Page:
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April 16, 2007

Student Wins Research Competition

Michael Estrella Offered Job and Tuition Paid for Senior Year

For St. Francis College junior Chemistry Major Michael Estrella, Orlando, the home of Disney World was definitely the happiest place on earth last week. He won first prize for the NOBCChE Undergraduate Research Award Competition after presenting his research at the organization's Annual Conference. Not only did Estrella take home the $1,000 cash prize, but he was also offered a $60,000 job at chemical engineering company Rohm and Haas.

Estrella beat out finalists from the University of Maryland, Polytechnic University here in Brooklyn and Florida State University.

"Michael is a talented young man who has been working hard on his research project and got impressive results," said St. Francis Professor Filomena Califano who supervised the research. "It is hard to describe the joy of seeing him standing on the podium with the Rohm and Haas's prize in his hands."

His research paper looks at a new, cost-effective way of separating and purifying proteins. "Right now it's very expensive process," said Estrella. "And that cost is passed down to you and I when we go for things like insulin and hormone treatments. My hope is that if we can lower the cost of protein purification, the savings will be passed down to the people who need the treatments."

NOBCChE is the National Organization for the Professional Advancement of Black Chemist and Chemical Engineers. It is committed to increasing the number of minorities in the fields of science and engineering by sponsoring programs with schools and businesses in the public and private sectors.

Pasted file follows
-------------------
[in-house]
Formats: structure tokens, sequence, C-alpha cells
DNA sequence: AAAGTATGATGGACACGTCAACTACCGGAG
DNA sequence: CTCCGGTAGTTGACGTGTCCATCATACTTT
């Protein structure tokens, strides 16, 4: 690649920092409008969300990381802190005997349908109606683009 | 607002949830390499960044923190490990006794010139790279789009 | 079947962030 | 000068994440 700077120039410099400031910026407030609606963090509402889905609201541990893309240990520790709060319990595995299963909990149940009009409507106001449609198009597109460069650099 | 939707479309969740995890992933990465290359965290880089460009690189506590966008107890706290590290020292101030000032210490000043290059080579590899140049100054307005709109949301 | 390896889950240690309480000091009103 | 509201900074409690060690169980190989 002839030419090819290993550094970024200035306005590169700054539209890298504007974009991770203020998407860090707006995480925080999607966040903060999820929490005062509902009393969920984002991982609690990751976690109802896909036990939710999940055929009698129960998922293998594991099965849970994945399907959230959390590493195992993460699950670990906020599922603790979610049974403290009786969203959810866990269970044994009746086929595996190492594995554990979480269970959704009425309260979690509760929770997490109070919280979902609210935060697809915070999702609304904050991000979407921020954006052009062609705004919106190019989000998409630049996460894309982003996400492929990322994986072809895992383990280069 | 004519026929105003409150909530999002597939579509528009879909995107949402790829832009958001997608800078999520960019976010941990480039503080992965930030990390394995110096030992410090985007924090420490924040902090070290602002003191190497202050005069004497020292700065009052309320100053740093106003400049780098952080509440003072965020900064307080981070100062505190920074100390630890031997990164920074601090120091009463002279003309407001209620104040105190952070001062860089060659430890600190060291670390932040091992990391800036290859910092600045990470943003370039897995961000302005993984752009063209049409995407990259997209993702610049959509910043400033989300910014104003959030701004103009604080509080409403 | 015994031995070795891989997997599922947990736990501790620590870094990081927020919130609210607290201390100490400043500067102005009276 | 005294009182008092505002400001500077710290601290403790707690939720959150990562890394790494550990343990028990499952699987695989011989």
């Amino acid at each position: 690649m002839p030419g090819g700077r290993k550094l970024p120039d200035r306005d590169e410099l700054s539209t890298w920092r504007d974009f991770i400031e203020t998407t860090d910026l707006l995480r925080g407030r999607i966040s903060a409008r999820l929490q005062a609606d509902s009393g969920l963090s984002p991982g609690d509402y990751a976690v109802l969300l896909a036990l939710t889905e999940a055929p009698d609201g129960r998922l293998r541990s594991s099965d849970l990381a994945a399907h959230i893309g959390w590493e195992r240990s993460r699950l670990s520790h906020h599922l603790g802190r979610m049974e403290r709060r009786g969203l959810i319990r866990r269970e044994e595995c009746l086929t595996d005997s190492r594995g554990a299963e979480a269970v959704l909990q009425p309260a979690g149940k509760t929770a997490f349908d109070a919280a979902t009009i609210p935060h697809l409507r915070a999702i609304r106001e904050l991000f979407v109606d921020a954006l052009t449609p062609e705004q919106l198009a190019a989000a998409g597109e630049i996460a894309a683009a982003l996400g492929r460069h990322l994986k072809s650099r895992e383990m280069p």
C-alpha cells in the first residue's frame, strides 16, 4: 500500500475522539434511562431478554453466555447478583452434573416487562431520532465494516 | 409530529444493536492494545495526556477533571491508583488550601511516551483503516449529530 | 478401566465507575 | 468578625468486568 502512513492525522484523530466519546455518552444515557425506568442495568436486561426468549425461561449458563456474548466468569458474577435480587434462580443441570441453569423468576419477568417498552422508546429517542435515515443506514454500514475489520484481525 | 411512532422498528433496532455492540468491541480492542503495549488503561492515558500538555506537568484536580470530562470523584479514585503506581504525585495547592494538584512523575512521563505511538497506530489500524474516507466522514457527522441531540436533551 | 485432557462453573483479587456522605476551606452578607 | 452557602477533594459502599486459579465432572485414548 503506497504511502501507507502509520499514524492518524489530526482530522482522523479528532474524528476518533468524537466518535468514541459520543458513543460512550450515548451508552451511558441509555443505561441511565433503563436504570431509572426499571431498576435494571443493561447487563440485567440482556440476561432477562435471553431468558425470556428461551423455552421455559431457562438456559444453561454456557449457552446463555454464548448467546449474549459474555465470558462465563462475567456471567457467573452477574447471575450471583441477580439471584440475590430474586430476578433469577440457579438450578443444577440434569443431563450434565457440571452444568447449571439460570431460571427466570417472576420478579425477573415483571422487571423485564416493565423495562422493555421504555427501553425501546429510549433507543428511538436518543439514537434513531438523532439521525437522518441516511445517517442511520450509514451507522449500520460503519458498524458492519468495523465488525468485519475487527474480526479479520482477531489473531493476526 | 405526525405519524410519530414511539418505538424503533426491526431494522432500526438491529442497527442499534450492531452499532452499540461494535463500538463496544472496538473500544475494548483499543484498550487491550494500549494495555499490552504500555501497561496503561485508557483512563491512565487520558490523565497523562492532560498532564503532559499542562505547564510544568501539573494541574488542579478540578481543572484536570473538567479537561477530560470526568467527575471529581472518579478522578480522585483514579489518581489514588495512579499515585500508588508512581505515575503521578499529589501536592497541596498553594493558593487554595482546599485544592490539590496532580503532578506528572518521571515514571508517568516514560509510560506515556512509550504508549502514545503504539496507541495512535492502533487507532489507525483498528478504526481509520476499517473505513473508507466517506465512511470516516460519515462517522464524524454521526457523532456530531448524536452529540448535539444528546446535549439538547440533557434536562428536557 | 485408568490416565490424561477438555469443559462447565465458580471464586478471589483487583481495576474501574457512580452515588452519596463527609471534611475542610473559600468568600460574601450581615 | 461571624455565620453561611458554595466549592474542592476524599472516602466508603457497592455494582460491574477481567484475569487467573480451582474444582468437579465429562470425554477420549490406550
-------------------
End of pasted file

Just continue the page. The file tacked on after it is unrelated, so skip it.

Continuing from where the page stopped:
"It was an honor just to be selected as one of the four finalists and now this award really may change my life," said Estrella who originally was planning to go to medical school to get a Ph.D. or MD with a focus on pathology. Now, he is leaning towards graduate work in chemical engineering. "I think that will give me more opportunities to help people."

Professor Califano and two other St. Francis students, Vlora Gerguri and Kazuya Toyama also presented their research at the conference. Dr. Califano's talk led to another opportunity for more of her students. She was approached by Brookhaven National Laboratory on Long Island to conduct research there this summer with two students.

"We are proud that our Chemistry and Physics Department has turned out students who are garnering this national attention," said Professor Califano. "And with the development of new labs to work with here on campus, we expect more successes in the very near future."

St. Francis College, founded in 1859 by the Franciscan Brothers of Brooklyn, is located in Brooklyn Heights, N.Y. Since its founding, the College has pursued its Franciscan mission to provide an affordable, high-quality education to students from New York City's five boroughs and beyond.
St. Francis College, 180 Remsen Street, Brooklyn Heights, NY 11201

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